NEWS | November 27, 2017

New county mental health urgent care clinic provides alternative to emergency department

(SACRAMENTO, Calif.)

UC Davis commitment to mental health care

The psychiatry and behavioral sciences department trains the next generation of psychiatrists who are committed to delivering compassionate clinical care for underserved patients living in Sacramento and beyond.

Compared to 1995, when only two psychiatry faculty and two residents worked in the county, today:

* 41 psychiatry faculty work full- or part-time at a county-operated or county-funded agency

* 33 psychiatry residents and fellows train at a county site

* nearly every third-year medical student spends at least four weeks in training at a county program.

UC Davis School of Medicine graduates now choose to pursue careers in psychiatry (approximately 9 percent) at twice the national average. And 22 faculty who graduated from a UC Davis residency or fellowship program have remained in the department and work at a county site.

Sacramento County is opening a Mental Health Urgent Care Clinic Nov. 29 for adults and children with less acute psychiatric crises or for those requiring an urgent psychiatric evaluation. Located on the county’s Mental Health Treatment Center campus on Stockton Blvd., the walk-in clinic provides an important alternative to UC Davis Medical Center's busy emergency department.

"The urgent care clinic will meet a vital need in the Sacramento mental health community,” said Shannon Suo, associate professor in the Department of Psychiatry and Behavioral Sciences and medical director of the new clinic. “Individuals will be able to obtain immediate assistance with their urgent mental health needs, avoiding costly emergency room visits, hospitalizations and functional decline that results in lost health for our patients.”

Open daily

The clinic has the capacity to serve thousands of people each year. It is open 365 days a year from 10 a.m. to 10 p.m. on weekdays, and from 10 a.m. to 6 p.m. on weekends and holidays. Treatment is limited to care that can be provided within a 12-hour period.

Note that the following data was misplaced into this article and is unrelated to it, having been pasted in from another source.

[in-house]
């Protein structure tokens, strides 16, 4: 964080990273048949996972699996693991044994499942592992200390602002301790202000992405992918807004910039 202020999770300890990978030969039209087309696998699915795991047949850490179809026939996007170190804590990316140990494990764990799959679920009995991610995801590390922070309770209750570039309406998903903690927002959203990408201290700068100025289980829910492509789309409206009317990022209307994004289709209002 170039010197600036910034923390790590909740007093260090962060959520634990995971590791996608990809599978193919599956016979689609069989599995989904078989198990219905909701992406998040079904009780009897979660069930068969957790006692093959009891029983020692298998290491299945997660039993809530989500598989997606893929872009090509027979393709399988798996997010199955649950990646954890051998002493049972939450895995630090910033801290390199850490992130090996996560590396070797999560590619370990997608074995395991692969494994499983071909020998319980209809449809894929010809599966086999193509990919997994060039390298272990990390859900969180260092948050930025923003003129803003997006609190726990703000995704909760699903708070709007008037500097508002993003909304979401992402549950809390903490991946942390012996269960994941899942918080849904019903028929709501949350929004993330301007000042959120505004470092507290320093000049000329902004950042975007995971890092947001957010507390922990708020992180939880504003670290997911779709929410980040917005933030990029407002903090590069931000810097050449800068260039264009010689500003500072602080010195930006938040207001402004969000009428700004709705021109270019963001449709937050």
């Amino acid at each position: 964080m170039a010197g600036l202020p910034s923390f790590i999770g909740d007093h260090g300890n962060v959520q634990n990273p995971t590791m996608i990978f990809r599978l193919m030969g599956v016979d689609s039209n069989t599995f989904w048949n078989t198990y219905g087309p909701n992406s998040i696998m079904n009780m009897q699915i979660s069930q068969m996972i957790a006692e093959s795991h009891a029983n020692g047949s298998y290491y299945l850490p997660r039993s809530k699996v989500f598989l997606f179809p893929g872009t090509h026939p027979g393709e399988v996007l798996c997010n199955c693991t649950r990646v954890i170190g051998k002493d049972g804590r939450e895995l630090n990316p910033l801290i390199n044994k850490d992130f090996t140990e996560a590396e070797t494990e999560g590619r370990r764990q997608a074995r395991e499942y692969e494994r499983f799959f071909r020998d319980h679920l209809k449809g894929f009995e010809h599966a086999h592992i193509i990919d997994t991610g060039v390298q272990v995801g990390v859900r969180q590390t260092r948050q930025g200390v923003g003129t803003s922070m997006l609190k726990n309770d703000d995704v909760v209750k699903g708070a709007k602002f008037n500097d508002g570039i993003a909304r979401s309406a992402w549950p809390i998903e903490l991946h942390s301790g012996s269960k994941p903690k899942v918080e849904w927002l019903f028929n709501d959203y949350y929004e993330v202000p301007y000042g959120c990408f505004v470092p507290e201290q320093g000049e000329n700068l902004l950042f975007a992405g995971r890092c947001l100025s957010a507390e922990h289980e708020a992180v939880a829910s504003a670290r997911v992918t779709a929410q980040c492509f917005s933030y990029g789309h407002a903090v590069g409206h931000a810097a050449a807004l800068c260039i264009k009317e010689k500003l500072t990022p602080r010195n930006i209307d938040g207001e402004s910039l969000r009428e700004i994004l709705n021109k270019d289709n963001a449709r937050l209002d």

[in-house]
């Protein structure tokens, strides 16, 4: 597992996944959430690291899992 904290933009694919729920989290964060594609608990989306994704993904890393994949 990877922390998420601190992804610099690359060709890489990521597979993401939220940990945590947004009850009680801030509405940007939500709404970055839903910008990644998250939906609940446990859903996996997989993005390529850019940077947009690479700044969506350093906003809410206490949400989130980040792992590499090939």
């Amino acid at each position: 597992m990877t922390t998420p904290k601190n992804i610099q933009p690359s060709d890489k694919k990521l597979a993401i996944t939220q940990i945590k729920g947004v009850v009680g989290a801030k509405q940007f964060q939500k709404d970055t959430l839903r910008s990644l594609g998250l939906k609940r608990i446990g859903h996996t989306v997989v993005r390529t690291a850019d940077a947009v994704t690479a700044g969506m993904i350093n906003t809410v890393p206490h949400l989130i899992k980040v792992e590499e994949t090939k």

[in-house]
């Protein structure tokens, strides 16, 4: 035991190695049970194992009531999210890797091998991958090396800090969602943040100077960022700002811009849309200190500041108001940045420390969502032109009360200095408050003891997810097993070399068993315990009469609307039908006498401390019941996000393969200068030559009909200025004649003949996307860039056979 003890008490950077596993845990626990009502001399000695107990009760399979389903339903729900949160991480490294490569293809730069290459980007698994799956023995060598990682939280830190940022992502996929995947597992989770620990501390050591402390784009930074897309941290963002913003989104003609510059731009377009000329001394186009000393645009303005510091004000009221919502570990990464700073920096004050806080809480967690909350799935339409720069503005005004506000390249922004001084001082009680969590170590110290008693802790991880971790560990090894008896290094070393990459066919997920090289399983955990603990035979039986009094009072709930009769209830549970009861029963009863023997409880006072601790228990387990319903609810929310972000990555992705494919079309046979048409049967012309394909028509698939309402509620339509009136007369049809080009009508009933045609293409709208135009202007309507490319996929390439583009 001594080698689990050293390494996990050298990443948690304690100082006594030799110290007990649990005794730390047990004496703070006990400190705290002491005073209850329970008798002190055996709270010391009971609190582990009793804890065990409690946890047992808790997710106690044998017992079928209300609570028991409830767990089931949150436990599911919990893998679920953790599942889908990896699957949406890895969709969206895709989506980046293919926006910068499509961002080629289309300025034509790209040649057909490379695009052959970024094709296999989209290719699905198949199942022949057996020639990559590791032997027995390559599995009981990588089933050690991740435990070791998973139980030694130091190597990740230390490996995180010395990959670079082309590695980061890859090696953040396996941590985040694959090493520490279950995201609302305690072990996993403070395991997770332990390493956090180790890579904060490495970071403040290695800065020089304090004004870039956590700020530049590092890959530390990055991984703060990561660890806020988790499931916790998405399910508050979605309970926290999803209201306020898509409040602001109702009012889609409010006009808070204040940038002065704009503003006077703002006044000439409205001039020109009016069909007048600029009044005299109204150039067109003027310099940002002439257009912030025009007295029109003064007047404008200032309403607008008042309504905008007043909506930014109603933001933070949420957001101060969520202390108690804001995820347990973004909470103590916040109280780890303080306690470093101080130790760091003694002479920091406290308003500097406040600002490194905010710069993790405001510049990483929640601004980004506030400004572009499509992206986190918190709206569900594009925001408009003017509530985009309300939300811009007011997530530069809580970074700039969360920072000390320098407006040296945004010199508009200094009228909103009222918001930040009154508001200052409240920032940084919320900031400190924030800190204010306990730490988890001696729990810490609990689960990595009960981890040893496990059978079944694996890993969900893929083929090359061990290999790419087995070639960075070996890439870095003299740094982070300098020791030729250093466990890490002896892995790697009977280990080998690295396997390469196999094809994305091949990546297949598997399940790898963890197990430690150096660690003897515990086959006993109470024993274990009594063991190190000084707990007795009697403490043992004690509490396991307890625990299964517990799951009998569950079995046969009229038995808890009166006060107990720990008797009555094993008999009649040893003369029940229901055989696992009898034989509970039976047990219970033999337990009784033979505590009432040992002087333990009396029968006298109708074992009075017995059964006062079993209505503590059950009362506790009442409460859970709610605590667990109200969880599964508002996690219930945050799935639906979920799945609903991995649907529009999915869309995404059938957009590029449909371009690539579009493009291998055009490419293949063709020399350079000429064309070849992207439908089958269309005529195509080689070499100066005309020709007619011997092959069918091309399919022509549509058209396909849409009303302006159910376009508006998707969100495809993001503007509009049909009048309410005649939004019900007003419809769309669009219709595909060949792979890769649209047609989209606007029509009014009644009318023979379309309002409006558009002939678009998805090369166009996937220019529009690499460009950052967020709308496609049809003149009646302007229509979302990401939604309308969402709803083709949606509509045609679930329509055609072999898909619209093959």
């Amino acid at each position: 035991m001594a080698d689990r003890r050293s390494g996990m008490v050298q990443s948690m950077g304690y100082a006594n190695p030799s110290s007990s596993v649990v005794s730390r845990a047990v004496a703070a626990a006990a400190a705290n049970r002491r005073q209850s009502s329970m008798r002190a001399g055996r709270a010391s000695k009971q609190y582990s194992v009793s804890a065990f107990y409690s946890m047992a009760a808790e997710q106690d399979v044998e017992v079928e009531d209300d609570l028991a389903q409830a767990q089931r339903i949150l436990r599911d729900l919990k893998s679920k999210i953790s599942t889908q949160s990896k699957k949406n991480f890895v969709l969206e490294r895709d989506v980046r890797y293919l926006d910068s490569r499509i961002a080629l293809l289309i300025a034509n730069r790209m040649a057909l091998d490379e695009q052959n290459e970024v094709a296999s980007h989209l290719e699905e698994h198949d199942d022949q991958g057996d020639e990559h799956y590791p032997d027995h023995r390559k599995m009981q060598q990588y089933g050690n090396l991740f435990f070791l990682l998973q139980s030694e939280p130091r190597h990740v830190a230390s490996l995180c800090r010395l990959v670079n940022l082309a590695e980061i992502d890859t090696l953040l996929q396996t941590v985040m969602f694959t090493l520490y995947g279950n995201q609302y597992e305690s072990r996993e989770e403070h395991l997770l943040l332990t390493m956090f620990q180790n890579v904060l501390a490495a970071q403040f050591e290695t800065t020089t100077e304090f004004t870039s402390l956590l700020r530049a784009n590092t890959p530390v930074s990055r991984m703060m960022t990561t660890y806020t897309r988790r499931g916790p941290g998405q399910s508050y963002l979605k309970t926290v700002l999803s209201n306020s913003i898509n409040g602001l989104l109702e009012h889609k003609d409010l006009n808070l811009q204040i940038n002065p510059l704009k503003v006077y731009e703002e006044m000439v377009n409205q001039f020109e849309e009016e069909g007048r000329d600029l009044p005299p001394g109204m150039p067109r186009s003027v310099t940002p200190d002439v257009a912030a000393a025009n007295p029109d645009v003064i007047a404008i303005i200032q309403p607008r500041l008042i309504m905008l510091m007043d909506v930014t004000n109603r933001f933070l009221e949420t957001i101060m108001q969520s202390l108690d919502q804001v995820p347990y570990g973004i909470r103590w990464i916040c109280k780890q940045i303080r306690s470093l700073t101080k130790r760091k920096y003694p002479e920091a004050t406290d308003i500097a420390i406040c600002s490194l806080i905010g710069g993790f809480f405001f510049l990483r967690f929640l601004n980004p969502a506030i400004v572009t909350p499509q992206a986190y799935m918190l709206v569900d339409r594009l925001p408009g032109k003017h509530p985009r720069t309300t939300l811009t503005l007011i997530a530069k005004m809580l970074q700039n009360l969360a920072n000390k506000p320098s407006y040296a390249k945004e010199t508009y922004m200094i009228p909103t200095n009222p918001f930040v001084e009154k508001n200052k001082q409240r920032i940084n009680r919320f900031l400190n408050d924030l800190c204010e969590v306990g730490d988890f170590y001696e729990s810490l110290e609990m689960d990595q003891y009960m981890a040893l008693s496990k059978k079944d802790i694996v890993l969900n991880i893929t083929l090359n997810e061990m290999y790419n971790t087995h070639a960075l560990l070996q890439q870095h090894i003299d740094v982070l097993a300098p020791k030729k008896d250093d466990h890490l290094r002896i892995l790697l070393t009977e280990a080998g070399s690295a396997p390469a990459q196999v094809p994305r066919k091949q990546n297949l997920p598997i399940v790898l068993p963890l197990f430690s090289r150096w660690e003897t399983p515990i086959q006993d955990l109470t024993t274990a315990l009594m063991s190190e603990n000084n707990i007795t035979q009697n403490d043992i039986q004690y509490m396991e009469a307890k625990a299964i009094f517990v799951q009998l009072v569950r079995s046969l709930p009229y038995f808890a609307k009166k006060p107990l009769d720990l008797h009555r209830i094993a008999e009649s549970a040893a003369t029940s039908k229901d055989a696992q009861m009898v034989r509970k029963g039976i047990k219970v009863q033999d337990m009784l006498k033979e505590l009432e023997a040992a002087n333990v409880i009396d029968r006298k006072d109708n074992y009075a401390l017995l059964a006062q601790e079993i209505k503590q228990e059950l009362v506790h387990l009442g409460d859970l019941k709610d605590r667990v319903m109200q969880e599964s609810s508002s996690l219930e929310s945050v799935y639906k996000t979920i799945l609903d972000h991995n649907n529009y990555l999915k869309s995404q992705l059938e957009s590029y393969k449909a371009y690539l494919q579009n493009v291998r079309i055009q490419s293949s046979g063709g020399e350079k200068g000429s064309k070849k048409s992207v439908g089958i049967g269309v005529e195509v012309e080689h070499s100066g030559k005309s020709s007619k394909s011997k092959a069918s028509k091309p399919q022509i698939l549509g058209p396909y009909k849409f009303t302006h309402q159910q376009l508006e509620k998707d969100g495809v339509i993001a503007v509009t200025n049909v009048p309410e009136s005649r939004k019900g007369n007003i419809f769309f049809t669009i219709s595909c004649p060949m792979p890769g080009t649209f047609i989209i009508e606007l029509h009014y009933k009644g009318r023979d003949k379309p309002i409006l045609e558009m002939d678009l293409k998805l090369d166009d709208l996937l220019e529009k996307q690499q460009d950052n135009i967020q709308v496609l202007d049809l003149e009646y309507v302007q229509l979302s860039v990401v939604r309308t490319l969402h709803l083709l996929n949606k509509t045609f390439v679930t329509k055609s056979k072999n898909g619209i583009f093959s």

“The clinic is open to individuals without an appointment,” said Lorin M. Scher, associate professor in the Department of Psychiatry and Behavioral Sciences and director of emergency psychiatric services at UC Davis Medical Center. “The clinical team, who include clinical psychiatrists, peer supports and case managers, will treat patients and also help to identify service gaps, referring them to appropriate mental health treatment providers in the community.” 

The urgent care clinic is one of the innovative projects funded by the Mental Health Services Act (MHSA). Passed by California voters as Proposition 63 in November 2004, the legislation authorized a tax increase on millionaires to develop and expand community-based mental health programs.

Innovative projects are designed to test new mental health practices to increase access to mental health care, including for underserved populations, improve quality of mental health services or promote interagency collaborations. The new clinic is funded with $12.5 million for five years.

“We strive to provide a patient-centered approach to behavioral health crises in the emergency department, yet a busy ED is by definition a less therapeutic environment than other outpatient settings,” Scher said.  “The urgent care clinic also will be able to provide more expedited follow ups for patients who are discharged from psychiatric hospitals and local emergency departments.”

An interagency collaboration

Turning Point, a community mental health agency, was awarded the county contract to operate the urgent care clinic. Two UC Davis psychiatrists will staff the facility, and UC Davis child psychiatrists will be on call to provide consultation after hours and on weekends to the general psychiatrists and clinical staff working there. Carolyn Dewa, director of the psychiatry department’s mental health services’ research and evaluation program at UC Davis, is also working closely with the county’s evaluation group to develop and assess the project’s outcomes.

Turning Point’s CEO, Al Rowlett, is a volunteer clinical professor of psychiatry at UC Davis and teaches, with other faculty, a year-long course on community mental health to second-year psychiatry residents to better inform them about the county’s programs and resources. UC Davis’ psychiatry department received MHSA funds to create and sustain this program

“The collaboration between the county, UC Davis and Turning Point is designed to help patients who need immediate mental health care,” said Robert Hales, professor and chair of the Department of Psychiatry and Behavioral Sciences and the county’s medical director for behavioral health. Hales has worked closely with county behavioral health leadership in developing the program for nearly three years and testified before the Mental Health Services Act Oversight and Accountability Commission to support the county in making the new clinic a reality.